Interpretation of results:
readily biodegradable
Conclusions:
The wide distribution of isobutyric acid degrading microorganisms, the very high growth rate of a few competent microorganisms, and the complete degradation of isobutyuric acid lead to the conclusion that isobutyric acid and diisobutyryl peroxide (Trigonox 187) are readily biodegradable.
Executive summary:

The wide distribution of isobutyric acid degrading microorganisms, the very high growth rate of a few competent microorganisms, and the complete degradation of isobutyuric acid lead to the conclusion that isobutyric acid and diisobutyryl peroxide (Trigonox 187) are readily biodegradable.

Description of key information

The instable nature of Diisobutyryl peroxide leads to rapid thermal and hydrolytic breakdown of the substance to Isobutyric acid (main degradation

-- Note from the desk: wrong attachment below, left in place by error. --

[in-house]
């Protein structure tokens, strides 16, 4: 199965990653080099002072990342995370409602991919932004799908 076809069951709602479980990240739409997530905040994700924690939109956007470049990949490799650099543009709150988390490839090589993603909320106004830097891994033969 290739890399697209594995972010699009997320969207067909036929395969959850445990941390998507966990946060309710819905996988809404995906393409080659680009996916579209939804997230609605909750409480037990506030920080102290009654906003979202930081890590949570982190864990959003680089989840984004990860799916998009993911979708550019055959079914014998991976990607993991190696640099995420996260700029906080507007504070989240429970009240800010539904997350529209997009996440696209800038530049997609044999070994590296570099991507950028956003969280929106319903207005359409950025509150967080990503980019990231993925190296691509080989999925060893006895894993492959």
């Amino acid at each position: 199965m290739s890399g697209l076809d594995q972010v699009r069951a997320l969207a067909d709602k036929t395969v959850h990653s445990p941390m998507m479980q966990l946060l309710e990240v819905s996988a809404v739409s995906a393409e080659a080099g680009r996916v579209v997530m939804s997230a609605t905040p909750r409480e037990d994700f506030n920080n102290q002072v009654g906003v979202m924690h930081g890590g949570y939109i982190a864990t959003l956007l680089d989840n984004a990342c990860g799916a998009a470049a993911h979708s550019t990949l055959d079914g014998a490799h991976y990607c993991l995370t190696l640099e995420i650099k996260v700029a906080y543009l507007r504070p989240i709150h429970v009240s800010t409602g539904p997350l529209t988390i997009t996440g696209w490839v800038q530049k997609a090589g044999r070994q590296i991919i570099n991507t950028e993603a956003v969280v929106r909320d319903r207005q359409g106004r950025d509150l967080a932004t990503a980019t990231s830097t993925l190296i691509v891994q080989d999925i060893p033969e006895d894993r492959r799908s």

product). Isobutyric acid is naturally occurring and is itself readily biodegradable. Literature references supporting this are listed in the expert

statement (below) in the discussion.

Key value for chemical safety assessment

Biodegradation in water:
readily biodegradable

Additional information

ASSESSMENT OF READY BIODEGRADABILITY OF DIISOBUTYRYL PEROXIDE (TRIGONOX 187) USING WEIGHT OF EVIDENCE APPROACH